Saturday, January 28, 2012

A look at Rosie Thomas's The Kashmir Shawl

Multi-period novels with parallel stories linked by family connections are among my favorite types of books.  While the parts set in an earlier time take me away from everyday concerns via unfamiliar settings and period-appropriate situations, the modern sections bring everything back home again, showing how people are more connected to history than they might have thought.

A transporting story that begins in present-day North Wales and wends through the remote towns of India's Kashmir Valley during World War II, Rosie Thomas's The Kashmir Shawl offers enjoyable armchair escapism. I got it as a Christmas present and decided to read it in between the chunksters I had for review.  Partway through I realized that, at 468 pages, it qualified as a chunkster as well.

Mair Ellis never knew her grandmother, Nerys Watkins, who died before she was born.  After the death of their beloved father, Mair and her siblings discover a gorgeously patterned shawl hidden in an old chest of drawers.  Made of the softest Indian wool, and full of wonderful colors and intricate detail, the shawl also conceals an envelope with a curl of dark brown hair that doesn't match anyone in their family.

This mystery proves an irresistible opportunity for Mair, who never knew much about her grandparents' time in India.  Evan Watkins had been sent there as a Presbyterian missionary in the early '40s, and Nerys had willingly followed him there. In the hopes of uncovering their hidden history, Mair travels to the town of Leh, high in northwestern India's Himalayas.  Her investigations into her grandmother's past and the shawl's origins eventually lead her to Srinigar, the summer capital of nearby Kashmir.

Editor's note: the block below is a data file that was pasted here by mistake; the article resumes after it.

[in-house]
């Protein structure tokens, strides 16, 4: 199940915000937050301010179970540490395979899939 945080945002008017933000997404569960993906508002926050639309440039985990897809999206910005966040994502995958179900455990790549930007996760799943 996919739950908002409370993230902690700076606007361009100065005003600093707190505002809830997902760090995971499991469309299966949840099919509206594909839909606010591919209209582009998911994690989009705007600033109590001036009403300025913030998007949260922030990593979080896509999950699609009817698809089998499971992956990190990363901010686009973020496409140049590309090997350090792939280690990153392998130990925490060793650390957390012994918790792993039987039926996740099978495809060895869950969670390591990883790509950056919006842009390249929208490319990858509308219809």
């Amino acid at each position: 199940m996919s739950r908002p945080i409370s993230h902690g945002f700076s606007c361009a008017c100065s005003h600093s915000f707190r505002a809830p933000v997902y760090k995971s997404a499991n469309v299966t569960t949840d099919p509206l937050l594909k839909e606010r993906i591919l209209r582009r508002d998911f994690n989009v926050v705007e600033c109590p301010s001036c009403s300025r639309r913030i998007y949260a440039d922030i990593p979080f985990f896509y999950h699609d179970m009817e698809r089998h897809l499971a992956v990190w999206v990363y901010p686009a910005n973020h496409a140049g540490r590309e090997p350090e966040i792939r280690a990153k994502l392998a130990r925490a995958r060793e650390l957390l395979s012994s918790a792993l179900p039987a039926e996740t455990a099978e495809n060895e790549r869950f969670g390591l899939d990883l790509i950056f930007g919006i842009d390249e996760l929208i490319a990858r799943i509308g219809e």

Mair and Nerys, whose journeys are revealed in alternating timelines, are independent, courageous, and also lonelier than they'd like to admit.  Romantic, yet tempered with a good amount of realism, The Kashmir Shawl takes an honest look at many different aspects of love.  This may sound trite, but one of the most impressive aspects of the novel is how its unstereotypical characters react to what's expected of them.  While I never really warmed to Mair, I especially liked Nerys, who's left to fend for herself while her husband is off doing his godly work (and neither minds their separation as much as they should).  She manages to balance her role as a proper clergyman's wife with a streak of unconventionality.  Not all of her women friends fare as well.

And as you can imagine, this is one of those epics where geography has a strong and vital presence.  Srinigar, home to Dal Lake and its elaborate wooden houseboats, offers both beauty and conflict.  In the 1940s, women of the British expatriate community hold social gatherings while their men are off at war, while the calm atmosphere of the modern-day town, as seen from Mair's viewpoint, is occasionally engulfed by Muslim-Hindu violence. 

Long-held traditions endure as well.  In this age of mass production, it can be hard to fathom the years of effort that the novel's Kashmiri villagers pour into the weaving of a single shawl, but as Mair and Nerys discover, the end result is exquisite.